I don't have an answer other than to say I think both can co-exist, and they have, and every other option in-between. Despite what YLBS (your local bike shop) might tell you, there are a lot of people on the wrong bikes, wearing the wrong clothes, equipped with the wrong lights and bags, etc. but it is right for them. I have enjoyed David Madajian's take on setting-up a commuter bike.

Interesting to note... the Strida is an UK-invented bike. This week, I'd sent a US-designed innovation, a 1980s Stump Jumper, to the UK! Here's the last pic I took on my last ride on this 1980s "Stumpy".

Monday, October 4, 2010

pics from my old cell

Dumping files off my memory card from an end-of-summer trip to Bellingham, WA...

A Park Tools TP holder in the Fairhaven bike shop... gotta love the chrome and QR skewer!

The Specialized Hotwalk... perfect for a little girl's first "bike"...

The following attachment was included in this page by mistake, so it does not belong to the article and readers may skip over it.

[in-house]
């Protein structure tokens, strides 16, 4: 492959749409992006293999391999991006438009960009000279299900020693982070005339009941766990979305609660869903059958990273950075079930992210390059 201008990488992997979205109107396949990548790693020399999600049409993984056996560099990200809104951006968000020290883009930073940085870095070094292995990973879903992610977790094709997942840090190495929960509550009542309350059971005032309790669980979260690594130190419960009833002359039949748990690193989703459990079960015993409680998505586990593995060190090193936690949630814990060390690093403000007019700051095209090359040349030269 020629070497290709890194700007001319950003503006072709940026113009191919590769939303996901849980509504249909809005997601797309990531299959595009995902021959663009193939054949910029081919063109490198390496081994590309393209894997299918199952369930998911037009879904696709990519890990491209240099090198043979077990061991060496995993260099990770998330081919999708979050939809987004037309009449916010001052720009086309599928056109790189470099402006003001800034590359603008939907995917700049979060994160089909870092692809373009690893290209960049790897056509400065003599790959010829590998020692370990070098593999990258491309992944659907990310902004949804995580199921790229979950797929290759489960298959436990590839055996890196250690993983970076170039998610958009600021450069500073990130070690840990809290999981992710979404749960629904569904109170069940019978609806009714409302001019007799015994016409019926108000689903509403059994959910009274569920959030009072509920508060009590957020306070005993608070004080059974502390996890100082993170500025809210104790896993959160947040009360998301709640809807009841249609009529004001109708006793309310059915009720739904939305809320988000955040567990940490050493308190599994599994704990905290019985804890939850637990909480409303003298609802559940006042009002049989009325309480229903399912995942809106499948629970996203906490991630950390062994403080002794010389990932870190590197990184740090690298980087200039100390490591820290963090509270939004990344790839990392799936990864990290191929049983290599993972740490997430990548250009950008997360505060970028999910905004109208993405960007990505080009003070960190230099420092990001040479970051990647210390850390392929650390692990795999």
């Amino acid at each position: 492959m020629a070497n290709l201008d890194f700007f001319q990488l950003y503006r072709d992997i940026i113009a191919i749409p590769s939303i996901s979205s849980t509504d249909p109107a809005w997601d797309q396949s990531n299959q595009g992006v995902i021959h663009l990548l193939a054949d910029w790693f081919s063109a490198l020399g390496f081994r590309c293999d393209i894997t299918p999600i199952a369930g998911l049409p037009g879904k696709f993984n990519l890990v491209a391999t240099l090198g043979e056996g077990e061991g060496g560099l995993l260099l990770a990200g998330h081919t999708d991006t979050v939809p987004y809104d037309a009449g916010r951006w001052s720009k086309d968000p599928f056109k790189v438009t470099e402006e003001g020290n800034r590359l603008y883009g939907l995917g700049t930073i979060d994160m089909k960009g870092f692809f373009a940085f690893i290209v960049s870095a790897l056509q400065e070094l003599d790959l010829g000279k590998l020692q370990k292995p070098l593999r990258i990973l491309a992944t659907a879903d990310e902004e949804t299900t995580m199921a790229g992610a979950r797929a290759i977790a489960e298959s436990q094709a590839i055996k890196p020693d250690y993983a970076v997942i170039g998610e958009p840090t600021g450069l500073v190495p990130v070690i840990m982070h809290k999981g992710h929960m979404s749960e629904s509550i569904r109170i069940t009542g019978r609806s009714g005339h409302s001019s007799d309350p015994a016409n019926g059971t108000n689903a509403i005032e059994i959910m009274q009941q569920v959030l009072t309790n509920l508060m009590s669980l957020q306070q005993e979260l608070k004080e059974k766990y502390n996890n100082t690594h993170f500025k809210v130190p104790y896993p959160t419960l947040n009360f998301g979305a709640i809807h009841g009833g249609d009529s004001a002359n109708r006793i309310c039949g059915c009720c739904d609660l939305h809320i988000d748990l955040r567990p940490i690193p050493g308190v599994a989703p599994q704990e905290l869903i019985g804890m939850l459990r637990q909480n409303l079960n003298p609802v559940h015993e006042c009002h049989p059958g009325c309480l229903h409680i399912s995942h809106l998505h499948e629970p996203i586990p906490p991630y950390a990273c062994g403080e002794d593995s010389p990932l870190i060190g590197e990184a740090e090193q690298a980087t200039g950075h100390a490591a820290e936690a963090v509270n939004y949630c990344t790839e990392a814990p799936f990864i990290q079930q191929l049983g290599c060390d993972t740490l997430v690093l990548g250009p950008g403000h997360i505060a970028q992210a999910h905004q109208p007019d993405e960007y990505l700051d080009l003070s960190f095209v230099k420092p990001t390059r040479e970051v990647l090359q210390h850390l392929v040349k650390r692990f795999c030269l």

Pedal-powered juicers at the B'ham farmers' market... called the "Juice Peddler" or something similar...

Wednesday, September 29, 2010

rave for a great MO (mail-order? naw! actually, online and brick and mortar) bike parts company

Note: I spent money with these folks, I didn't get paid by them to write this.

I ordered a few parts from Universal Cycles this week just try them out. I needed bar tape replaced, and I figured if I was going to do that, I should consider replacing the fork at the same time, and if I do that, I should replace the headset too. I know, not logical at first, but I did get a really good deal on a 1" threaded (yep, threaded) carbon fork.

Anyways, I am impressed by UC's quick and easy price-matching system and their prices and even the shipping costs are reasonable.

I ordered this a day ago and this arrived this afternoon via UPS.

Well packed and quick delivery!